Quote:
Originally Posted by darksider415 View Post
Quote:
Originally Posted by Jack View Post
No homo
It's okay, I'll homo for you.
smeha is offline   Reply With Quote
Old 05-02-2017, 11:32 PM   #11
Cwazywazy
Board Member
 
Cwazywazy's Avatar
 
Join Date: Aug 2016
Location: Granby CT
Default

R12 gives best performance but it's also the most expensive. If you fill with R134 make sure there's ester in the system, which it should if it was converted. I used Envirosafe (One of many r12/r134 replacements) which is supposedly better than using R134 in an R12 system. Paid ~$30 for a set of 3 cans with an oil charge and stop leak. (Probably not a good idea to use the stop leak.) So far so good. The system in my '88 takes 2.5 of the 6oz cans.
Cwazywazy is offline   Reply With Quote
Old 05-02-2017, 11:59 PM   #12
aendrody
Just gonna send it
 
aendrody's Avatar
 
Join Date: Jan 2014
Location: Houston
Default

I have always vacuumed and added PAG 46 UV oil. I've got it a little easier having a refrigerant machine. You may need to add a little LESS 134 than the R-12 capacity to get the pressures right. I have also cranked the expansion valve down a few turns.

Last edited by aendrody; 05-03-2017 at 11:33 AM.. Reason: Flubbed it
aendrody is offline   Reply With Quote
Old 05-03-2017, 10:06 AM   #13
PeaceEngineered
Sarcastic Optimist
 
Join Date: Sep 2015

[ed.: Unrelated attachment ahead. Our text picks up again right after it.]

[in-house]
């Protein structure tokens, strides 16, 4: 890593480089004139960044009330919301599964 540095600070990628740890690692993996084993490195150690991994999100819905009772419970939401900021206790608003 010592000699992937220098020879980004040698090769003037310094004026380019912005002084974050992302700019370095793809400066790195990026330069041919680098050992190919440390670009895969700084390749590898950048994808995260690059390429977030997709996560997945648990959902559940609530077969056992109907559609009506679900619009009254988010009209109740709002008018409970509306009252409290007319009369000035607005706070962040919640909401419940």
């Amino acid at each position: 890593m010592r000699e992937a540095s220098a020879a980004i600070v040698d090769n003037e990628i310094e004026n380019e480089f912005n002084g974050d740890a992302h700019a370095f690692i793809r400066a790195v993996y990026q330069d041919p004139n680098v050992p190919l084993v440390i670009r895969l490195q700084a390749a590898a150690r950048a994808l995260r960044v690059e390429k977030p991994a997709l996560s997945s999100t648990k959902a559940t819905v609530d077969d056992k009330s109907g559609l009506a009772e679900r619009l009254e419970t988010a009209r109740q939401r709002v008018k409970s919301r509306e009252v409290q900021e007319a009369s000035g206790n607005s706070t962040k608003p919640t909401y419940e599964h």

Location: Evanston, IL
Default

Quote:
Originally Posted by smeha View Post
1) Fill with 134 if it holds pressure (use black light if it had leak dye in it) OR give it to shop to test pressure properly
2) Drain all freon and vacuum whole system and fill with r12+easter oil at the proper AC shop
3) Enjoy
Recently restored 10+ years old non working R12 system in my brick
In the shops I ran, if there was a gross leak the cause could typically be found. However, if it was down only a small amount dye was added, charged,and the customer was sent on their way to return in a few days to black light. The dye shows ALL the leaks. It gets very expensive paying flat rate to have a tech run the sniffer over every bit, and even then false readings occur or not detected at all.
Quote:
Originally Posted by aendrody View Post
I have always vacuumed and added PAG 46 UV oil. I've got it a little easier having a refrigerant machine. You may need to add a little more 134 than the R-12 capacity to get the pressures right. I have also cranked the expansion valve down a few turns.
Nice to have a machine at your disposal! Please do tell of this expansion valve modification. Any different pressure readings or do you shoot for a certain change in temperature?
PeaceEngineered is offline   Reply With Quote
Old 05-03-2017, 10:15 AM   #14
FezMonki
Board Member
 
Join Date: Jun 2015
Location: Italy
Default

The hell? 200$ for an R134 charge is normal over the pond?
Here it's 50 flat rate on any vehicle in standard shops, except R12 that you need to know a guy that knows a guy that still has that lying around to overcharge you.
__________________
Looking for S90 fat armrest.
FezMonki is offline   Reply With Quote
Old 05-03-2017, 11:06 AM   #15
aendrody
Just gonna send it
 
aendrody's Avatar
 
Join Date: Jan 2014
Location: Houston
Default

Quote:
Originally Posted by PeaceEngineered View Post
Nice to have a machine at your disposal! Please do tell of this expansion valve modification. Any different pressure readings or do you shoot for a certain change in temperature?
On the expansion valve, there is an Allen fitting inside the bottom of the valve. I usually turn it in 1.5 to 2 turns. That raises the pressure slightly. It will take a little LESS R134 if you do this (I said more before but I was wrongo). I would also suggest changing out oils for PAG 46 oil. This puts low side pressure around 35-40psi and high side around 150-200psi.